Kevin Costner is certainly pumping out the movies and this Friday comes Black or White, an interracial drama that finds the actor trying to maintain custody of his granddaughter. Octavia Spencer and Anthony Mackie costar. The small budget pic premiered last fall at the Toronto Film Festival to mixed reviews. It was released in limited fashion in December for an Oscar qualifying run which didn’t pan out whatsoever.

The film stands at a meager 38% on Rotten Tomatoes and it’s hard to imagine this gathering much buzz. Additionally it’s being released on a relatively low 1500 estimated screens. It has been quite some time since Costner had drawing power at the box office and Black or White should be in line for a minor debut.

Black or White opening weekend prediction: $5.6 million

For my Project Almanac prediction, click here:

For my prediction on The Loft, click here:

The Loft Box Office Prediction

The thriller The Loft, out Friday, may be the definition of a January dumping ground picture. Both Warner Bros and Universal chose against distributing it. The low budget murder mystery was filmed three and a half years ago and collected dust on the shelf and the marketing campaign has been lackluster.

Even though it features recognizable faces like Karl Urban, James Marsden, Prison Break’s Wentworth Miller and Modern Family’s Eric Stonestreet, it’s almost surprising the eventual distributor Open Road didn’t choose to go the direct to VOD route. I don’t see much room for The Loft to gain much traction this weekend.

The Loft opening weekend prediction: $4.8 million

For my Project Almanac prediction, click here:

For my Black or White prediction, click here:

Project Almanac Box Office Prediction

Paramount Pictures and MTV Films are hoping to squeeze more mileage of the found footage genre with Project Almanac, out Friday. The pic stars a cast of unknowns and centers around the discovery of a time machine.

Shot for a meager reported budget of $12 million, the studios are wishing for a similar result to what Chronicle did three years ago around the same time frame. That found footage release managed a terrific $22 million out of the gate. I’m not as confident that Almanac will generate the same heat. Yet I will predict it grosses mid to high teens, which should be solid enough for a #2 showing behind the American Sniper juggernaut. In doing so, it would easily make its budget back in one weekend.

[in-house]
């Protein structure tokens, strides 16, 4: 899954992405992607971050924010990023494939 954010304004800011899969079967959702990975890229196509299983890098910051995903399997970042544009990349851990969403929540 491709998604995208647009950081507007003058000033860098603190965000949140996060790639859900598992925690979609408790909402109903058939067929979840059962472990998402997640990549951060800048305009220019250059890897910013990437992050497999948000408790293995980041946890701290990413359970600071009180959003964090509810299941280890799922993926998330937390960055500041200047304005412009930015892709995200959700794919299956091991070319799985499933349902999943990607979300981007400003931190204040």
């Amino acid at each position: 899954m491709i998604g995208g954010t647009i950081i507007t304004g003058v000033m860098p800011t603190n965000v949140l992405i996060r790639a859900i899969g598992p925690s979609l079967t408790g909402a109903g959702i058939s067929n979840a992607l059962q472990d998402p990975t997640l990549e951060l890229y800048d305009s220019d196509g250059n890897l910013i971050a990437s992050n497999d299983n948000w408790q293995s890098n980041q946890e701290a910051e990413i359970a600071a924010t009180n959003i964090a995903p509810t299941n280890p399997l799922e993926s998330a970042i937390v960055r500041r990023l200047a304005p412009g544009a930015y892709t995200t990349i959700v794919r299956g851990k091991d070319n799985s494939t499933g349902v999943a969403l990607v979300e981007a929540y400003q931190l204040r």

Project Almanac opening weekend prediction: $16.4 million

For my prediction on The Loft, click here:

For my Black or White prediction, click here:

Lucy Movie Review

Your capacity to enjoy Lucy may deal with your willingness on what to do with your brain capacity while viewing it. It’s a ludicrous concoction of science fiction and action that nonetheless provides yet another showcase for Scarlett Johannson’s talents. And another for Luc Besson, known more lately for his involvement in the Taken franchise than his earlier work. That previous work included 1997’s The Fifth Element which I count among my favorite guilty pleasure flicks of the last two decades. Thankfully Lucy contains a similar spirit. It isn’t every picture that manages to weave familiar shoot em ups with Asian gangsters and a scene with a dinosaur. If that doesn’t sound like your cup of tea, leave this alone. If you appreciated that bizarre giant blue alien creature singing opera mixed with techno in the aforementioned Fifth Element, Lucy has that kinda vibe from time to time.

The title character is played with gusto by Johannson. When we first are introduced to her, she’s a college student in Taiwan who’s tricked into making a drug delivery to a dastardly man known as Mr. Jang (Choi Min-Sik). Turns out it’s not your regular narcotics drop when she’s knocked out and a mysterious substance makes its way into her stomach. The synthetic drug know as CPH4 soon gives her capabilities not thought humanly possible and she begins accessing portions of her brain in a…. shall we say limitless fashion? 10%. 50%. 99%. We know because flash cards show us where we are at in Lucy’s cerebral uptick clock while the bad guys try to chase her down.

Oh… And there’s Morgan Freeman as a professor who kinda knows about this stuff. Clearly he’s cast because what student wouldn’t wanna listen to him drone on about scientific gobbledygook all day? My theory is Lucy could have picked lots of people to partner with, but her extreme intelligence led her to the best voice.